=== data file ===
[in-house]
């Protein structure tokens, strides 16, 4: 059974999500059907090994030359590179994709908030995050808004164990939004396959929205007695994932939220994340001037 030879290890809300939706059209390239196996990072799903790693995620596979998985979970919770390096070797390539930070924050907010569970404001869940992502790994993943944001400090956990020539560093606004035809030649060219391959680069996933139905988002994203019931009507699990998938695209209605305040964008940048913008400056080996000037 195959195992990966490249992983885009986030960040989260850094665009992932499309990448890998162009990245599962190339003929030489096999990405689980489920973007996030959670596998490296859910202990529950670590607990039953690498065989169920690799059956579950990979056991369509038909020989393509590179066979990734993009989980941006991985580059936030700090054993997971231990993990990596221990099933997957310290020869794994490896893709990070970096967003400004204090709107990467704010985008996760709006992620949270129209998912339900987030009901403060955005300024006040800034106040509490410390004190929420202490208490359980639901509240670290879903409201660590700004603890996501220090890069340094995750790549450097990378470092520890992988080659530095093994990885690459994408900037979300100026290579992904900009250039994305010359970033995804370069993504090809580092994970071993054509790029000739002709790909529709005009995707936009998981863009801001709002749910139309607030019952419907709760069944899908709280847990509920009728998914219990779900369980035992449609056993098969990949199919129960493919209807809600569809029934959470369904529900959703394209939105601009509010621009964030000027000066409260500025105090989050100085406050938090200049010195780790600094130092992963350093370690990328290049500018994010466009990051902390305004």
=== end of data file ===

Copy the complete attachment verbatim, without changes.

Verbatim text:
[in-house]
């Protein structure tokens, strides 16, 4: 059974999500059907090994030359590179994709908030995050808004164990939004396959929205007695994932939220994340001037 030879290890809300939706059209390239196996990072799903790693995620596979998985979970919770390096070797390539930070924050907010569970404001869940992502790994993943944001400090956990020539560093606004035809030649060219391959680069996933139905988002994203019931009507699990998938695209209605305040964008940048913008400056080996000037 195959195992990966490249992983885009986030960040989260850094665009992932499309990448890998162009990245599962190339003929030489096999990405689980489920973007996030959670596998490296859910202990529950670590607990039953690498065989169920690799059956579950990979056991369509038909020989393509590179066979990734993009989980941006991985580059936030700090054993997971231990993990990596221990099933997957310290020869794994490896893709990070970096967003400004204090709107990467704010985008996760709006992620949270129209998912339900987030009901403060955005300024006040800034106040509490410390004190929420202490208490359980639901509240670290879903409201660590700004603890996501220090890069340094995750790549450097990378470092520890992988080659530095093994990885690459994408900037979300100026290579992904900009250039994305010359970033995804370069993504090809580092994970071993054509790029000739002709790909529709005009995707936009998981863009801001709002749910139309607030019952419907709760069944899908709280847990509920009728998914219990779900369980035992449609056993098969990949199919129960493919209807809600569809029934959470369904529900959703394209939105601009509010621009964030000027000066409260500025105090989050100085406050938090200049010195780790600094130092992963350093370690990328290049500018994010466009990051902390305004």